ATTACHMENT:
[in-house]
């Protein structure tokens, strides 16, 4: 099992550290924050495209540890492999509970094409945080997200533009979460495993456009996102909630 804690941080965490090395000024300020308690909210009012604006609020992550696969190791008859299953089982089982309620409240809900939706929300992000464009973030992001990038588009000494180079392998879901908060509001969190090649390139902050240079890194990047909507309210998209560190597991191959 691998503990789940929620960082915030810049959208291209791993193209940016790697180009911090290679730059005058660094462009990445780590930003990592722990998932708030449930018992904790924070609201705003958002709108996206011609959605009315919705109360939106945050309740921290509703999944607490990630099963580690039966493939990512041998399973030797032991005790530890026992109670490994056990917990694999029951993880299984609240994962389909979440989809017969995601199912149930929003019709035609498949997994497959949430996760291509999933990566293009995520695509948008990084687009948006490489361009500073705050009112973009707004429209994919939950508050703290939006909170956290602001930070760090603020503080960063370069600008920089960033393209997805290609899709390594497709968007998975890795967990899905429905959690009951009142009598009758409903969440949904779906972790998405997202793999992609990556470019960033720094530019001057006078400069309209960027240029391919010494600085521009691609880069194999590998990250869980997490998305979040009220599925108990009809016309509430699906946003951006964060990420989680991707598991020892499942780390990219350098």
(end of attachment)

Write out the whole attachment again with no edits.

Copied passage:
[in-house]
């Protein structure tokens, strides 16, 4: 099992550290924050495209540890492999509970094409945080997200533009979460495993456009996102909630 804690941080965490090395000024300020308690909210009012604006609020992550696969190791008859299953089982089982309620409240809900939706929300992000464009973030992001990038588009000494180079392998879901908060509001969190090649390139902050240079890194990047909507309210998209560190597991191959 691998503990789940929620960082915030810049959208291209791993193209940016790697180009911090290679730059005058660094462009990445780590930003990592722990998932708030449930018992904790924070609201705003958002709108996206011609959605009315919705109360939106945050309740921290509703999944607490990630099963580690039966493939990512041998399973030797032991005790530890026992109670490994056990917990694999029951993880299984609240994962389909979440989809017969995601199912149930929003019709035609498949997994497959949430996760291509999933990566293009995520695509948008990084687009948006490489361009500073705050009112973009707004429209994919939950508050703290939006909170956290602001930070760090603020503080960063370069600008920089960033393209997805290609899709390594497709968007998975890795967990899905429905959690009951009142009598009758409903969440949904779906972790998405997202793999992609990556470019960033720094530019001057006078400069309209960027240029391919010494600085521009691609880069194999590998990250869980997490998305979040009220599925108990009809016309509430699906946003951006964060990420989680991707598991020892499942780390990219350098």